The Year of Saying No.

Last spring, in the midst of crying over magazine piles and having visitors for 8 weekends straight, I informed James that next year would my year of saying no. It wasn’t that any one individual thing was bad, or that I wanted to change any one thing, but there was just too much. Next year was going to be different. I would start, for the first time in my 26 over-committing-extroverted-people-pleasing years, to say no to things. To commitments that I didn’t have time for, to visitors that we were honestly too stressed or busy to host, to extra obligations I took on because I was worried others wouldn’t do them.

But next year, I told him, next year I would start saying no. Before I go on, I need to insert that “years” for me are still based on the academic calendar, where the year picks up in August with book lists and syllabi and winds down in June with overdue library fees and student evaluations. July exists as an Elysian paradise outside of time. August is for resolutions and resets, not January when it is cold and depressing and all you want to do is skip the gym, forego early rising, and eat nothing but mac n’ cheese. From a box. The Velveeta brand.

But I digress. Last year we took on too much, and in a moment of tears and the waves of everything overwhelming me, I declared that next year I would start saying no.

And then July lulled me out of my resolve with long Parisian days and more pastries than any human should consume in a month, before I came home to an empty apartment and a seemingly free schedule.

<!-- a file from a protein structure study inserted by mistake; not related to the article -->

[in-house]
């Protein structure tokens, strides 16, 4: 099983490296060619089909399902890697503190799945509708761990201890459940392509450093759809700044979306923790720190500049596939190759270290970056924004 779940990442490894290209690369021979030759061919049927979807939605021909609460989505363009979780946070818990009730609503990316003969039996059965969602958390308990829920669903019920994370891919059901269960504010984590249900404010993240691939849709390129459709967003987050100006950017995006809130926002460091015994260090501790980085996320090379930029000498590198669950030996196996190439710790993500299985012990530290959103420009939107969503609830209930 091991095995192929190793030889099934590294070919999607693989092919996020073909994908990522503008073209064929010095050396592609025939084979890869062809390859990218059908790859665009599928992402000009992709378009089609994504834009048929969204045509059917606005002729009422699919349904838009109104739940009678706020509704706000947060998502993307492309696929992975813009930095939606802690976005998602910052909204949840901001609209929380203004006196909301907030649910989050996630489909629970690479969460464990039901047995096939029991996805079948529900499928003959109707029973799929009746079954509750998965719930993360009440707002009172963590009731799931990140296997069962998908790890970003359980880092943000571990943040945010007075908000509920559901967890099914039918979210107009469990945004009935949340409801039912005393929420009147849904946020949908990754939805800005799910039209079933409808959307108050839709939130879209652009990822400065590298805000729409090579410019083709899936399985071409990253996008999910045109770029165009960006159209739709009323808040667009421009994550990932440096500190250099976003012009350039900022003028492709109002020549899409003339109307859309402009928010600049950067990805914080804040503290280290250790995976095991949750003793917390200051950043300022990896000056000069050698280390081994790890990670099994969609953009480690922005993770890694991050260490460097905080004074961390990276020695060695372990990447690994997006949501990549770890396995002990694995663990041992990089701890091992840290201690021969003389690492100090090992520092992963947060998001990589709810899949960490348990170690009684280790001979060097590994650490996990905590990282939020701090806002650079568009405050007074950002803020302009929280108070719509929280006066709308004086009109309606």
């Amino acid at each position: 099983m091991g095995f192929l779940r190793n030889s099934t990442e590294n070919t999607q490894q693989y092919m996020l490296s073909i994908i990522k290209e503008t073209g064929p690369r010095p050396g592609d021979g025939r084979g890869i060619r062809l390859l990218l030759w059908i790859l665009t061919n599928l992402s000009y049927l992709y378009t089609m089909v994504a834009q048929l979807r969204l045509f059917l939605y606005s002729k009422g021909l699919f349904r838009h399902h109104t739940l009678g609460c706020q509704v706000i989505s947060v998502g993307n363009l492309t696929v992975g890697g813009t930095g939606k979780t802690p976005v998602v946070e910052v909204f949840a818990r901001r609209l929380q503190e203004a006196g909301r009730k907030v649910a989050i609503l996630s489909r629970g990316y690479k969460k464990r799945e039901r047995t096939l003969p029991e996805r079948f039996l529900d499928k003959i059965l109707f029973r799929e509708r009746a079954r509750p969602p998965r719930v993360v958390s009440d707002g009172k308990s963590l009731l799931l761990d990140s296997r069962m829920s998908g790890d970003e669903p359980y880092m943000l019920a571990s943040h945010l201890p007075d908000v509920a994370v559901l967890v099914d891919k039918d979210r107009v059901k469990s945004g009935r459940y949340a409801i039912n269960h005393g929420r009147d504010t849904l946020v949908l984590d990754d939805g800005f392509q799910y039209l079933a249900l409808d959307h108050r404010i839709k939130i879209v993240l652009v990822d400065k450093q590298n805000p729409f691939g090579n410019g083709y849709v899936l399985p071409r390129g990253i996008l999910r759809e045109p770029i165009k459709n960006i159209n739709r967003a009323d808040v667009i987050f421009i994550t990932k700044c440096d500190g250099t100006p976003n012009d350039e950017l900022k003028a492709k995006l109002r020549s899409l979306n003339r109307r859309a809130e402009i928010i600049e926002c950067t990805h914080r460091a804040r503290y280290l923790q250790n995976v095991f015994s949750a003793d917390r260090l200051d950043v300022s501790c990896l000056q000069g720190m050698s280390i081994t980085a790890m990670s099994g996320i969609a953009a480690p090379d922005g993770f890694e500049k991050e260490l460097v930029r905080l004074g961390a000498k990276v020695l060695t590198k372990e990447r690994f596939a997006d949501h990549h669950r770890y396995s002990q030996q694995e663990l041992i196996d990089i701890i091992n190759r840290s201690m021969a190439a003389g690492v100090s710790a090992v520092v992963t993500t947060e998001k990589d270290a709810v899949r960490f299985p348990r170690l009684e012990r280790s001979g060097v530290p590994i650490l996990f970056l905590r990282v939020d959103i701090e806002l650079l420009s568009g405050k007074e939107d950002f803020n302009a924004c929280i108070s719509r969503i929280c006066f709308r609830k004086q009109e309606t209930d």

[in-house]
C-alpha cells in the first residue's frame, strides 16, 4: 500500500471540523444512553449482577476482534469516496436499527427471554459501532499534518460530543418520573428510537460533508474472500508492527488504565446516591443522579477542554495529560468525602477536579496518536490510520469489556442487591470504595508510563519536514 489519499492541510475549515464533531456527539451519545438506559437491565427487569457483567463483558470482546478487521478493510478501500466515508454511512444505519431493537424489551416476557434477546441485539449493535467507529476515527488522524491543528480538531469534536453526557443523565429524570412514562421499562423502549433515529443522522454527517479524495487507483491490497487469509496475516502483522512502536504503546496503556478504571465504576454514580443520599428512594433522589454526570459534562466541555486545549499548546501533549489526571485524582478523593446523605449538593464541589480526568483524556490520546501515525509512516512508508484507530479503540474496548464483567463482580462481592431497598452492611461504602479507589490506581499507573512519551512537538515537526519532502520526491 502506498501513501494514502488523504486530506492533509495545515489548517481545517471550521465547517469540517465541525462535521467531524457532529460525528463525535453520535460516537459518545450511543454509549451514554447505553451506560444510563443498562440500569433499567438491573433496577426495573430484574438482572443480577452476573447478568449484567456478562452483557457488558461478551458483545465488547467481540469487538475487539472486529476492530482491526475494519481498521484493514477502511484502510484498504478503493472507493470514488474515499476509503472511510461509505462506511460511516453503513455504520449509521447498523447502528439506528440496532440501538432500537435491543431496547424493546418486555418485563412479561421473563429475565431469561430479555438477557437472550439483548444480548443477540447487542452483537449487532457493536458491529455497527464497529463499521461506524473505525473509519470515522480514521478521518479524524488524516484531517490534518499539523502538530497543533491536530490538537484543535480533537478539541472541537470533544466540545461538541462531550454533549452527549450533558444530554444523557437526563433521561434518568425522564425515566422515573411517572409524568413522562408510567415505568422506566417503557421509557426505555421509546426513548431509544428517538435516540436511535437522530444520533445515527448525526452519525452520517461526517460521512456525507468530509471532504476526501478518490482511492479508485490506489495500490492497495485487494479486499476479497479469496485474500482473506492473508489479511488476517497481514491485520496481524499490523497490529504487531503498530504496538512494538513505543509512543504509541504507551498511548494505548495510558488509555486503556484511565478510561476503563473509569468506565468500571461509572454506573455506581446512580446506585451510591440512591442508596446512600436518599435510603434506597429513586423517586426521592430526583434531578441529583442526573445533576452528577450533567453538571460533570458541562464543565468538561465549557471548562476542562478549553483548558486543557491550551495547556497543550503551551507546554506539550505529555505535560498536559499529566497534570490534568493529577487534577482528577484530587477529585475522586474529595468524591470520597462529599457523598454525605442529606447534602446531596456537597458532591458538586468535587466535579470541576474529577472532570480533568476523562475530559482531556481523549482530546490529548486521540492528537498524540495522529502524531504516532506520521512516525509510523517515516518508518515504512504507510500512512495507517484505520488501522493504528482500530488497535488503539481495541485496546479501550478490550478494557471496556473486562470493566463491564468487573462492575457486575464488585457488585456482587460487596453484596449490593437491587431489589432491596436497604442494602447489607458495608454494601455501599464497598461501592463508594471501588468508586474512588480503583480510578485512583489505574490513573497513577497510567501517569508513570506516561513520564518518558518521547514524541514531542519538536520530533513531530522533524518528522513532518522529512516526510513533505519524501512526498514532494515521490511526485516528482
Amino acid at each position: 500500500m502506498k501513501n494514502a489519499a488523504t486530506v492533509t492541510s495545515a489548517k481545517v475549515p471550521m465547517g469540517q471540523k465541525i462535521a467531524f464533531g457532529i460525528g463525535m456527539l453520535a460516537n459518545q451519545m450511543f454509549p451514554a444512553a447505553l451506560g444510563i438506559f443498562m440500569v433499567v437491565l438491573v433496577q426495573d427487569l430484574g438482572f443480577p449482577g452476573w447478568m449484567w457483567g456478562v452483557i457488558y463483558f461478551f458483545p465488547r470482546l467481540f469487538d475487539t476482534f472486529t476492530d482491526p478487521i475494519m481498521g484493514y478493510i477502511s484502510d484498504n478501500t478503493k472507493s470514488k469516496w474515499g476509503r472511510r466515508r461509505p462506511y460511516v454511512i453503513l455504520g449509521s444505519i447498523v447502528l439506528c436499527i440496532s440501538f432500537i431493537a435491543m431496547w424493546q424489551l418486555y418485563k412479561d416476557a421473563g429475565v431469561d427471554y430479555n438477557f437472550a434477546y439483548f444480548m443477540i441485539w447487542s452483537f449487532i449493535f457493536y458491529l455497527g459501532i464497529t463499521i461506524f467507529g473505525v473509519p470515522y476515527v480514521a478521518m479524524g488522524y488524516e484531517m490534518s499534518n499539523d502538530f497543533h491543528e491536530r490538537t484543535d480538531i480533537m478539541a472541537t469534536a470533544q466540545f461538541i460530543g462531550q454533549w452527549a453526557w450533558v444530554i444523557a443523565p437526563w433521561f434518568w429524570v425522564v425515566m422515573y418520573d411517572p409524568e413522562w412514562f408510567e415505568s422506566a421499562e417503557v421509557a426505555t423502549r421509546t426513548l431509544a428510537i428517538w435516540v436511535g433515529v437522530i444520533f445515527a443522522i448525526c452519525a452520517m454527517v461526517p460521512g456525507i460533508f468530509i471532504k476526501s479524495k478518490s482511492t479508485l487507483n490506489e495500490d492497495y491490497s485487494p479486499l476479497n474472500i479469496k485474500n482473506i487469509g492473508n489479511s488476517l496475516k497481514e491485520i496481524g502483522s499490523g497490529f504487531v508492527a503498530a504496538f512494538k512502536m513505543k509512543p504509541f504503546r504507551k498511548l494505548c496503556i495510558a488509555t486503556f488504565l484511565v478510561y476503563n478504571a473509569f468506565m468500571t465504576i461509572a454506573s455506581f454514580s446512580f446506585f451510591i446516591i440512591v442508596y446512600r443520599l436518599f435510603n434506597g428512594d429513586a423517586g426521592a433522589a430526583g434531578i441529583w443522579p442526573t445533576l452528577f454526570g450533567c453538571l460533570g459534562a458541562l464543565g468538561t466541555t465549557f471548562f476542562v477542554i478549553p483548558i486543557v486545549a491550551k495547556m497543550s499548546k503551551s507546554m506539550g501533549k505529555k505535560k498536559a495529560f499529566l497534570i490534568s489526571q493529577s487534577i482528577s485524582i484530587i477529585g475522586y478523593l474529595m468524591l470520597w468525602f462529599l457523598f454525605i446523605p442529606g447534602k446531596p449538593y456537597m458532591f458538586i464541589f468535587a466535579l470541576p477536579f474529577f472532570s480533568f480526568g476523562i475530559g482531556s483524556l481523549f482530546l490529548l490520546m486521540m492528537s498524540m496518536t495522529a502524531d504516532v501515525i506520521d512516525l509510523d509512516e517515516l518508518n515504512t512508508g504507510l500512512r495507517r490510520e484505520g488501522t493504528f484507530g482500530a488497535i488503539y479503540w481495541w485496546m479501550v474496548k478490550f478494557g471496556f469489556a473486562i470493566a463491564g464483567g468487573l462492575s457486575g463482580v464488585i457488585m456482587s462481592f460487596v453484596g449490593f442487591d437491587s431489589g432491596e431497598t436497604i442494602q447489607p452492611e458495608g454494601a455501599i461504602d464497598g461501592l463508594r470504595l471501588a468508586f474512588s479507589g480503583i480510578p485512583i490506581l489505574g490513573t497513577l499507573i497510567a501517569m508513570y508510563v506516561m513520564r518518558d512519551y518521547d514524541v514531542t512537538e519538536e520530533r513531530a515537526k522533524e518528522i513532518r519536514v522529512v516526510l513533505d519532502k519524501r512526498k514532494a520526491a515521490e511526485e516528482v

And now we are one month in to my year of no and I have been saying yes to everything. It starts slowly, yes to awesome commitments like a weekend here and a weekend there. Yes to meetings with friends and responsibilities. Yes to photography things over the coming months and ecstatic yesses to the people who mention they are coming to DC. So when some colleagues asked when we could grab brunch soon, I had to sheepishly admit that I was busy every weekend in September. That’s a problem.

I don’t want this to be one of those obnoxious posts where people complain about being busy, which is kind of a backhanded way of announcing “I am important and in demand.” I am complaining about having poor judgement and lacking self-control. That is what busyness is. (Unless you are a parent, and then busyness is trying to keep other people alive and purposeful and you are not getting any judgement from my corner.) It’s a lack of judgement to discern what needs to be done, what I should do, what I want to do, and lacking the control to say no to other things. The power to understand that just because something is good, doesn’t mean I need to do it.

So as we roll into September, I’m trying to get my year of no back on track. I said no to a big commitment this week, but more importantly I’m trying to say more little no’s. Maybe it will be no to writing blog posts sometimes. No to buying clothes I don’t need or want. No to trying to squeeze in two commitments on the same night. No to crammed schedules. No to excess.

Which means that then I have room for glorious resounding yesses, ones that I can indulge in without the aftertaste of stress and burden. Quiet yesses, spontaneous yesses, solitary yesses.

Here’s to saying no.

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25 Responses to The Year of Saying No.